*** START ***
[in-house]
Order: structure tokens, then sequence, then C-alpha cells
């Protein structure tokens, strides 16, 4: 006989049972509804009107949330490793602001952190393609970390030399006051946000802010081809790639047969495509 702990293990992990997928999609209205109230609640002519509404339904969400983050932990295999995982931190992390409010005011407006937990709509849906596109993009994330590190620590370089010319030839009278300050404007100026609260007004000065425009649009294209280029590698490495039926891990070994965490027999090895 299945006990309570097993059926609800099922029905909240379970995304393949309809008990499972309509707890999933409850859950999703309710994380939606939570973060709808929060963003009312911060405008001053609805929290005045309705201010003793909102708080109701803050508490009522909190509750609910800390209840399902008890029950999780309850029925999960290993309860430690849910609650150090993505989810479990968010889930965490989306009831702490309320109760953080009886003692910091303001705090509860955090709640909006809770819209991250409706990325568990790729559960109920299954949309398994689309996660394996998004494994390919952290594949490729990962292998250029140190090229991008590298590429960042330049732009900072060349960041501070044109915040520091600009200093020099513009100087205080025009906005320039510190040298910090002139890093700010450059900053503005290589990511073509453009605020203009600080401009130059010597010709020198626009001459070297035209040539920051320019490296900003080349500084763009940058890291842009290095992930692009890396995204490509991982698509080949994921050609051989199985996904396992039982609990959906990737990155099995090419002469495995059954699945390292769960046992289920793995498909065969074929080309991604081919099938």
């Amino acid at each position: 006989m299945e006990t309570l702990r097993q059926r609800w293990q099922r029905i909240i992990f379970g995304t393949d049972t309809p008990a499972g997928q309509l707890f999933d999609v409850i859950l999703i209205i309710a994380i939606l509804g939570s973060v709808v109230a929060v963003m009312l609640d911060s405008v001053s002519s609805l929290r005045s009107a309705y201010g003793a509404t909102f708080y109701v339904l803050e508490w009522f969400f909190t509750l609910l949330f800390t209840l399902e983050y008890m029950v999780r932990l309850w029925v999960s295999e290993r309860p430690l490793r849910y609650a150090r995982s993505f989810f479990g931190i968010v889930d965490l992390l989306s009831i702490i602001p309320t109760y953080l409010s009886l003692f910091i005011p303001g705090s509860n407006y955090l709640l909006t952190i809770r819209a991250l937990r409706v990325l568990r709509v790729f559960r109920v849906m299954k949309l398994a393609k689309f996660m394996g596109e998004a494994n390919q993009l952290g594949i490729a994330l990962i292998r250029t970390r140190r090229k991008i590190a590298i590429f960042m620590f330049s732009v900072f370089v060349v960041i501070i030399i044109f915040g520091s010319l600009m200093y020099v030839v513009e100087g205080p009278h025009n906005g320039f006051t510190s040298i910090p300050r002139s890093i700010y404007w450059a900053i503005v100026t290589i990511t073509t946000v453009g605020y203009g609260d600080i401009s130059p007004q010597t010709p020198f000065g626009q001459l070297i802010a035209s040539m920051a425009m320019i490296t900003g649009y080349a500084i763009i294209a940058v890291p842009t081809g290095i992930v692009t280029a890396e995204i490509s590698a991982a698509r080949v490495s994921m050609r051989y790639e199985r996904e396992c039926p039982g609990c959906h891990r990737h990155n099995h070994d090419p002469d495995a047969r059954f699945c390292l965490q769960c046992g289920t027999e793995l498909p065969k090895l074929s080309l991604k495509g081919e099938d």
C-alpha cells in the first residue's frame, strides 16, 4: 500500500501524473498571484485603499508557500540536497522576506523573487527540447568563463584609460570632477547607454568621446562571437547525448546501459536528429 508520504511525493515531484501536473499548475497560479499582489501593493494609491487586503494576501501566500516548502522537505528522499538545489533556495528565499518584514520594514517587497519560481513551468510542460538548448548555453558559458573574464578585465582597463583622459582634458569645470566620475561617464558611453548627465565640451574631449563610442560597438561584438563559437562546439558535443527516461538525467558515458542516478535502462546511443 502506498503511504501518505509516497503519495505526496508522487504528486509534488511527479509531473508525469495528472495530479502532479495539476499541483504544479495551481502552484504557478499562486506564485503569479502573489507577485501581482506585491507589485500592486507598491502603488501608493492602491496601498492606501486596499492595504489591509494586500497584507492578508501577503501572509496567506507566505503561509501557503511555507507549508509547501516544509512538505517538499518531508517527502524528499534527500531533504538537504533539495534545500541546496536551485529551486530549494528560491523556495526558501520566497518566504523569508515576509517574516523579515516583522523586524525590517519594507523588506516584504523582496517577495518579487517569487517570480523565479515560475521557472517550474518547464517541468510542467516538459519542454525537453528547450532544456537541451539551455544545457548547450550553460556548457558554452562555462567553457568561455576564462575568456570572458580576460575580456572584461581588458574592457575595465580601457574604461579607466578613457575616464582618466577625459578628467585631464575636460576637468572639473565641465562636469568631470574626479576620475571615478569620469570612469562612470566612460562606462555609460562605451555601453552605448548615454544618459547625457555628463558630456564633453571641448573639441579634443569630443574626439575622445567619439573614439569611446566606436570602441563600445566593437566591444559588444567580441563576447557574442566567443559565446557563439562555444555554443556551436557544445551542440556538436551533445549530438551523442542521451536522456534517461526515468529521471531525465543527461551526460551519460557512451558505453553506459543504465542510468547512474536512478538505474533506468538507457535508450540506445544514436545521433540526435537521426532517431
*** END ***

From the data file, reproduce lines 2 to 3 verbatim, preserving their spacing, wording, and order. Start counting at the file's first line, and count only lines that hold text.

Order: structure tokens, then sequence, then C-alpha cells
């Protein structure tokens, strides 16, 4: 006989049972509804009107949330490793602001952190393609970390030399006051946000802010081809790639047969495509 702990293990992990997928999609209205109230609640002519509404339904969400983050932990295999995982931190992390409010005011407006937990709509849906596109993009994330590190620590370089010319030839009278300050404007100026609260007004000065425009649009294209280029590698490495039926891990070994965490027999090895 299945006990309570097993059926609800099922029905909240379970995304393949309809008990499972309509707890999933409850859950999703309710994380939606939570973060709808929060963003009312911060405008001053609805929290005045309705201010003793909102708080109701803050508490009522909190509750609910800390209840399902008890029950999780309850029925999960290993309860430690849910609650150090993505989810479990968010889930965490989306009831702490309320109760953080009886003692910091303001705090509860955090709640909006809770819209991250409706990325568990790729559960109920299954949309398994689309996660394996998004494994390919952290594949490729990962292998250029140190090229991008590298590429960042330049732009900072060349960041501070044109915040520091600009200093020099513009100087205080025009906005320039510190040298910090002139890093700010450059900053503005290589990511073509453009605020203009600080401009130059010597010709020198626009001459070297035209040539920051320019490296900003080349500084763009940058890291842009290095992930692009890396995204490509991982698509080949994921050609051989199985996904396992039982609990959906990737990155099995090419002469495995059954699945390292769960046992289920793995498909065969074929080309991604081919099938």